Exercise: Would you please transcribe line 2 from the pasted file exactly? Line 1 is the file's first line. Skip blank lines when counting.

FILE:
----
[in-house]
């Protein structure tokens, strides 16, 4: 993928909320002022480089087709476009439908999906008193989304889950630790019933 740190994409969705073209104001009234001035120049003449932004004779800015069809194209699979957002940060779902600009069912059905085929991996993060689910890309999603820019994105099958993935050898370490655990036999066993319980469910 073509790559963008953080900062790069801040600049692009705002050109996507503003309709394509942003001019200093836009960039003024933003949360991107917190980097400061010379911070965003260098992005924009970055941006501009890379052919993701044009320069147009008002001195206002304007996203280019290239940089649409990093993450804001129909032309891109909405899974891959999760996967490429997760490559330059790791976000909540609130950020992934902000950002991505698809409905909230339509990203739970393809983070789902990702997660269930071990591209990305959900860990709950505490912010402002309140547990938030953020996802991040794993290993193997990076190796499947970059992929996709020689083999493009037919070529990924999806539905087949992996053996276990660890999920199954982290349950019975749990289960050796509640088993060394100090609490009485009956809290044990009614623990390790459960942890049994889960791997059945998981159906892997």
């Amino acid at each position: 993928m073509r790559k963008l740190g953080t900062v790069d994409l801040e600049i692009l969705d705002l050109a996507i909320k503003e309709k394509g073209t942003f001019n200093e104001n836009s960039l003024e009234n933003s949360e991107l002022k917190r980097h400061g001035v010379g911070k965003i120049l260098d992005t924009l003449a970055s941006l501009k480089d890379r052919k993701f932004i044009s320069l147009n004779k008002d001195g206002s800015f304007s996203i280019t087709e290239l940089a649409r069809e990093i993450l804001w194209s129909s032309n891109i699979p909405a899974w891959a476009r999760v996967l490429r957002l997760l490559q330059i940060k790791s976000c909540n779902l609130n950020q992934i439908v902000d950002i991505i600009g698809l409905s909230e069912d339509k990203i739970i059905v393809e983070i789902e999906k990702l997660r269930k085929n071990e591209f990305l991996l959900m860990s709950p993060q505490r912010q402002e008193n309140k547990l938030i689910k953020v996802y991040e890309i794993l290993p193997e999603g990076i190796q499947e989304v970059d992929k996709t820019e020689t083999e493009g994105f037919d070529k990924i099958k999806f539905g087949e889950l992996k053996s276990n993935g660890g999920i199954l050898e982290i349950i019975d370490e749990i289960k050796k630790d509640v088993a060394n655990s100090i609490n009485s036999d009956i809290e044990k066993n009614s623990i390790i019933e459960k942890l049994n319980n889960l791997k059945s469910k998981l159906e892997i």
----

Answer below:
């Protein structure tokens, strides 16, 4: 993928909320002022480089087709476009439908999906008193989304889950630790019933 740190994409969705073209104001009234001035120049003449932004004779800015069809194209699979957002940060779902600009069912059905085929991996993060689910890309999603820019994105099958993935050898370490655990036999066993319980469910 073509790559963008953080900062790069801040600049692009705002050109996507503003309709394509942003001019200093836009960039003024933003949360991107917190980097400061010379911070965003260098992005924009970055941006501009890379052919993701044009320069147009008002001195206002304007996203280019290239940089649409990093993450804001129909032309891109909405899974891959999760996967490429997760490559330059790791976000909540609130950020992934902000950002991505698809409905909230339509990203739970393809983070789902990702997660269930071990591209990305959900860990709950505490912010402002309140547990938030953020996802991040794993290993193997990076190796499947970059992929996709020689083999493009037919070529990924999806539905087949992996053996276990660890999920199954982290349950019975749990289960050796509640088993060394100090609490009485009956809290044990009614623990390790459960942890049994889960791997059945998981159906892997």